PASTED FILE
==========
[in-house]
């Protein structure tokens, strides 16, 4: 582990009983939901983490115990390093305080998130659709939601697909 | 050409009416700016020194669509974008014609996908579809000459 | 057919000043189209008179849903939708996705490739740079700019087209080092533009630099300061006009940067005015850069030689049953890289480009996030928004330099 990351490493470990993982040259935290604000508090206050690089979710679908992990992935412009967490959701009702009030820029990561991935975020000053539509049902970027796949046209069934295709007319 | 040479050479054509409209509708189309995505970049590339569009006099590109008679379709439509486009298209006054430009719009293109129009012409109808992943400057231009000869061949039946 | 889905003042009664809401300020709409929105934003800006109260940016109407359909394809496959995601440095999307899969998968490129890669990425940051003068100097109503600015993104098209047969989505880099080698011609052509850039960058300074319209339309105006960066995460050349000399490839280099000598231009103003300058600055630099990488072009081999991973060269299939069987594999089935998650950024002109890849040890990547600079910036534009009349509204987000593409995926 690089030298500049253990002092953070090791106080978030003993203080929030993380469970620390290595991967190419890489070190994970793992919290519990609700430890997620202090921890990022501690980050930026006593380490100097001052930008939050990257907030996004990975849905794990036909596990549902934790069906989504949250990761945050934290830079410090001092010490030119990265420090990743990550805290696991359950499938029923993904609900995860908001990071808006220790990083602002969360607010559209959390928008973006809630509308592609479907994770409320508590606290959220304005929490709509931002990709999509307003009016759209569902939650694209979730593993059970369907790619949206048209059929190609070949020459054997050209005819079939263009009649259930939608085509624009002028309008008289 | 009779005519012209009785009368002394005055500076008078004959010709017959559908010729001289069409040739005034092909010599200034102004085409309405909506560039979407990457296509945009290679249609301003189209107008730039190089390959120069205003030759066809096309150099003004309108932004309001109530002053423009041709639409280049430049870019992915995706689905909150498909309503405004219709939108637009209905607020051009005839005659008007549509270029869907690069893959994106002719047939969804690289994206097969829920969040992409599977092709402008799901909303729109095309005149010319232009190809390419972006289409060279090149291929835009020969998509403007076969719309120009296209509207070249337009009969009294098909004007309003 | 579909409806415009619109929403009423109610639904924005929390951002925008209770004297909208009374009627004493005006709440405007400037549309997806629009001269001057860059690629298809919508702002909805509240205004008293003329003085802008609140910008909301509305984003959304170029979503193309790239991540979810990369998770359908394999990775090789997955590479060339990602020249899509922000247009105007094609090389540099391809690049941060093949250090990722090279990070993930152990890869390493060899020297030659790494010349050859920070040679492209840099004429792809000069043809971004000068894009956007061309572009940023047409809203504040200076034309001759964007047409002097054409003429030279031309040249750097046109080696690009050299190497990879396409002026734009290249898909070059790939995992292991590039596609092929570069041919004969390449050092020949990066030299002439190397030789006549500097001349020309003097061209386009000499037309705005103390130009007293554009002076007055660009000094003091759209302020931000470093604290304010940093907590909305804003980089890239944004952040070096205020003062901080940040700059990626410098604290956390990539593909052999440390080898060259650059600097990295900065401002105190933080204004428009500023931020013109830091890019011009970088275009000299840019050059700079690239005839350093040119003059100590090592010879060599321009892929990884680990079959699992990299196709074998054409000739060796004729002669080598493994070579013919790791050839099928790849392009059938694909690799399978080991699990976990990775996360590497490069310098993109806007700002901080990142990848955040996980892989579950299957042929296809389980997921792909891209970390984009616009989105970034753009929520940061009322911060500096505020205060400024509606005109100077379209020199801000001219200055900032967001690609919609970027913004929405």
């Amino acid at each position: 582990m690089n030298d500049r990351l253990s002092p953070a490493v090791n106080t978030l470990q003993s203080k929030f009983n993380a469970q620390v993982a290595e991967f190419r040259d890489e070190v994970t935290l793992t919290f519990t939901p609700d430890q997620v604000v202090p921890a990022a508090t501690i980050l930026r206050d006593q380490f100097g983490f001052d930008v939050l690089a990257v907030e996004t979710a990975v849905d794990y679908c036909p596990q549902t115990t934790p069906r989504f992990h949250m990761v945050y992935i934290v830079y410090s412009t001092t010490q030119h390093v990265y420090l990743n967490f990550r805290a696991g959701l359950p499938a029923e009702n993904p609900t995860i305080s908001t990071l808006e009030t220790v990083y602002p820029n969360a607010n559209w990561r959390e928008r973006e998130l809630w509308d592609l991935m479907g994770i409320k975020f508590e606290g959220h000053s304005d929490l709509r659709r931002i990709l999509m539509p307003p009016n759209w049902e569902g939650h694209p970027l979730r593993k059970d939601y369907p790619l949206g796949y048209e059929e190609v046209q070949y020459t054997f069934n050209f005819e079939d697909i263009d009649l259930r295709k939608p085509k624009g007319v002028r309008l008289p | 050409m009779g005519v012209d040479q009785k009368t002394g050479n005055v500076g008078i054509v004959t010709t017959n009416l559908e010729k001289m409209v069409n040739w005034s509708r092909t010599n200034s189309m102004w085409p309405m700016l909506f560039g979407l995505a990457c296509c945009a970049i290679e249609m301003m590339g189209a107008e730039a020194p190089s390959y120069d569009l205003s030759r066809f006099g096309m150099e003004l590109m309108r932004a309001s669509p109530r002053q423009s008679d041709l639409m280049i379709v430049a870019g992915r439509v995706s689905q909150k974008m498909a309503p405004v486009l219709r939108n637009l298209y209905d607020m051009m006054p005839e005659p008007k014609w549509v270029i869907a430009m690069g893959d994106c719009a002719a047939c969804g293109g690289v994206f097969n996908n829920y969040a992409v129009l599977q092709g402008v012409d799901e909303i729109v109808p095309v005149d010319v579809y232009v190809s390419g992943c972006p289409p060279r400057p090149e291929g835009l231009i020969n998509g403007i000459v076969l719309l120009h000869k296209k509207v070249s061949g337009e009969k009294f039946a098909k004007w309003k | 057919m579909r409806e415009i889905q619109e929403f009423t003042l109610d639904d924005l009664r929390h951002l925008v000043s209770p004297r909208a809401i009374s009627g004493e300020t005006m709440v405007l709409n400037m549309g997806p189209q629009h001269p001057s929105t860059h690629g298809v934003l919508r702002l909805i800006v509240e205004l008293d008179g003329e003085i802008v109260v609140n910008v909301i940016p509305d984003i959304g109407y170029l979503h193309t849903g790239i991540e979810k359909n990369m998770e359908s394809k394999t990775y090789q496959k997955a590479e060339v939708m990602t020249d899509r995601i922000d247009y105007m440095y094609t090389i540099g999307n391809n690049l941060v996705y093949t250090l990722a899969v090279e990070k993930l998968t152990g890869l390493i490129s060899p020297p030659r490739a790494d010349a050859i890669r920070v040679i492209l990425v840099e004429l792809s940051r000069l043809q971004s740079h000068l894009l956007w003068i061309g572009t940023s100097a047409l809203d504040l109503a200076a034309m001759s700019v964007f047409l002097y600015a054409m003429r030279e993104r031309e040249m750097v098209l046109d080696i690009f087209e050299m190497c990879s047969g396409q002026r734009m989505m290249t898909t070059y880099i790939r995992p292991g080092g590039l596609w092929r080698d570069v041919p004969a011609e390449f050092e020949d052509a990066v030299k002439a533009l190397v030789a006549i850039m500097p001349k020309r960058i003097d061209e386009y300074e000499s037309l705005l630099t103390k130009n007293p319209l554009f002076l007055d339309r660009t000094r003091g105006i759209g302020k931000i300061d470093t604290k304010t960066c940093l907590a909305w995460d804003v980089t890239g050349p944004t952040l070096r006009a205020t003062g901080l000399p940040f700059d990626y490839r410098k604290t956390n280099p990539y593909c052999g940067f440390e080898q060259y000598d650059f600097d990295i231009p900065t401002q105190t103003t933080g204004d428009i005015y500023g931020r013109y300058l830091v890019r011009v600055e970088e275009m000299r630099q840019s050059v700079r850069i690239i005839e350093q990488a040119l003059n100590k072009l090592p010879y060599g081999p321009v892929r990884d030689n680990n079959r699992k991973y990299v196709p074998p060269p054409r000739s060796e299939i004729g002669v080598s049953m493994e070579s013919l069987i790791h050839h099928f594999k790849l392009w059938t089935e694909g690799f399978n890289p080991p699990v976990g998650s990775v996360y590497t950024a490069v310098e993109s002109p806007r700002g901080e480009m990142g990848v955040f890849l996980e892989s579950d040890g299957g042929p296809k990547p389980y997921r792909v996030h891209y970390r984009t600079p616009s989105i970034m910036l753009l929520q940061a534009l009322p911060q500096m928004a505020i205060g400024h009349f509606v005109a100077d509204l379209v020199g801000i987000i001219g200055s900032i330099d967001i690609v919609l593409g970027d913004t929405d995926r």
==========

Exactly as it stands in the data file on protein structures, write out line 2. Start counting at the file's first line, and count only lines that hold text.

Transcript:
């Protein structure tokens, strides 16, 4: 582990009983939901983490115990390093305080998130659709939601697909 | 050409009416700016020194669509974008014609996908579809000459 | 057919000043189209008179849903939708996705490739740079700019087209080092533009630099300061006009940067005015850069030689049953890289480009996030928004330099 990351490493470990993982040259935290604000508090206050690089979710679908992990992935412009967490959701009702009030820029990561991935975020000053539509049902970027796949046209069934295709007319 | 040479050479054509409209509708189309995505970049590339569009006099590109008679379709439509486009298209006054430009719009293109129009012409109808992943400057231009000869061949039946 | 889905003042009664809401300020709409929105934003800006109260940016109407359909394809496959995601440095999307899969998968490129890669990425940051003068100097109503600015993104098209047969989505880099080698011609052509850039960058300074319209339309105006960066995460050349000399490839280099000598231009103003300058600055630099990488072009081999991973060269299939069987594999089935998650950024002109890849040890990547600079910036534009009349509204987000593409995926 690089030298500049253990002092953070090791106080978030003993203080929030993380469970620390290595991967190419890489070190994970793992919290519990609700430890997620202090921890990022501690980050930026006593380490100097001052930008939050990257907030996004990975849905794990036909596990549902934790069906989504949250990761945050934290830079410090001092010490030119990265420090990743990550805290696991359950499938029923993904609900995860908001990071808006220790990083602002969360607010559209959390928008973006809630509308592609479907994770409320508590606290959220304005929490709509931002990709999509307003009016759209569902939650694209979730593993059970369907790619949206048209059929190609070949020459054997050209005819079939263009009649259930939608085509624009002028309008008289 | 009779005519012209009785009368002394005055500076008078004959010709017959559908010729001289069409040739005034092909010599200034102004085409309405909506560039979407990457296509945009290679249609301003189209107008730039190089390959120069205003030759066809096309150099003004309108932004309001109530002053423009041709639409280049430049870019992915995706689905909150498909309503405004219709939108637009209905607020051009005839005659008007549509270029869907690069893959994106002719047939969804690289994206097969829920969040992409599977092709402008799901909303729109095309005149010319232009190809390419972006289409060279090149291929835009020969998509403007076969719309120009296209509207070249337009009969009294098909004007309003 | 579909409806415009619109929403009423109610639904924005929390951002925008209770004297909208009374009627004493005006709440405007400037549309997806629009001269001057860059690629298809919508702002909805509240205004008293003329003085802008609140910008909301509305984003959304170029979503193309790239991540979810990369998770359908394999990775090789997955590479060339990602020249899509922000247009105007094609090389540099391809690049941060093949250090990722090279990070993930152990890869390493060899020297030659790494010349050859920070040679492209840099004429792809000069043809971004000068894009956007061309572009940023047409809203504040200076034309001759964007047409002097054409003429030279031309040249750097046109080696690009050299190497990879396409002026734009290249898909070059790939995992292991590039596609092929570069041919004969390449050092020949990066030299002439190397030789006549500097001349020309003097061209386009000499037309705005103390130009007293554009002076007055660009000094003091759209302020931000470093604290304010940093907590909305804003980089890239944004952040070096205020003062901080940040700059990626410098604290956390990539593909052999440390080898060259650059600097990295900065401002105190933080204004428009500023931020013109830091890019011009970088275009000299840019050059700079690239005839350093040119003059100590090592010879060599321009892929990884680990079959699992990299196709074998054409000739060796004729002669080598493994070579013919790791050839099928790849392009059938694909690799399978080991699990976990990775996360590497490069310098993109806007700002901080990142990848955040996980892989579950299957042929296809389980997921792909891209970390984009616009989105970034753009929520940061009322911060500096505020205060400024509606005109100077379209020199801000001219200055900032967001690609919609970027913004929405």